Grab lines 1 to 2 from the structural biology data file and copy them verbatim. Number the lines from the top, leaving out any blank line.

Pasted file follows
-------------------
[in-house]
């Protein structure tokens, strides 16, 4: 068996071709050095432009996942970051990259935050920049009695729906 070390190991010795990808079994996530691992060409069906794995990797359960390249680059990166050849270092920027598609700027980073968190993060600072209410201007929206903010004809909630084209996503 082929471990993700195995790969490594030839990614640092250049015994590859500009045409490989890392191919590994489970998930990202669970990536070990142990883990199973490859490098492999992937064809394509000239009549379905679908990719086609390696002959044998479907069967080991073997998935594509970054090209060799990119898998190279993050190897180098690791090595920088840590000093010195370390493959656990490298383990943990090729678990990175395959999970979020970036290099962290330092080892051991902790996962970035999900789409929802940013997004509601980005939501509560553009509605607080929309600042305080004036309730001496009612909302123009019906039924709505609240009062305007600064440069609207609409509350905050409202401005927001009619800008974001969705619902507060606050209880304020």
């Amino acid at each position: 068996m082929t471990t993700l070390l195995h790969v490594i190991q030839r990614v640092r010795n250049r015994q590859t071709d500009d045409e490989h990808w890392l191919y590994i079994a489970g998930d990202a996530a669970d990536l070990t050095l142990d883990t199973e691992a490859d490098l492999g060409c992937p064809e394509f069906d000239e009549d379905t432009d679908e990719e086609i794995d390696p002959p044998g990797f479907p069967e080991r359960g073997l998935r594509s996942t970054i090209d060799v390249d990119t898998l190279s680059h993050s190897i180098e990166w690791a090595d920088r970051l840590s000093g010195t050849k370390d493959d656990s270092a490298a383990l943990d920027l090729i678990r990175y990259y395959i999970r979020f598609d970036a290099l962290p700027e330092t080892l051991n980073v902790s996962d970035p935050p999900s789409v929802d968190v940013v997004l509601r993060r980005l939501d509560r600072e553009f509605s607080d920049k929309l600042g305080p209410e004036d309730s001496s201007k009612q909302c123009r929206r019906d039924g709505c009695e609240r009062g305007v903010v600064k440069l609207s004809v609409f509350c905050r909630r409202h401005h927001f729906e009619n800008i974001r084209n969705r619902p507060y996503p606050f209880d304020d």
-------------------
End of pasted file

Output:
[in-house]
């Protein structure tokens, strides 16, 4: 068996071709050095432009996942970051990259935050920049009695729906 070390190991010795990808079994996530691992060409069906794995990797359960390249680059990166050849270092920027598609700027980073968190993060600072209410201007929206903010004809909630084209996503 082929471990993700195995790969490594030839990614640092250049015994590859500009045409490989890392191919590994489970998930990202669970990536070990142990883990199973490859490098492999992937064809394509000239009549379905679908990719086609390696002959044998479907069967080991073997998935594509970054090209060799990119898998190279993050190897180098690791090595920088840590000093010195370390493959656990490298383990943990090729678990990175395959999970979020970036290099962290330092080892051991902790996962970035999900789409929802940013997004509601980005939501509560553009509605607080929309600042305080004036309730001496009612909302123009019906039924709505609240009062305007600064440069609207609409509350905050409202401005927001009619800008974001969705619902507060606050209880304020």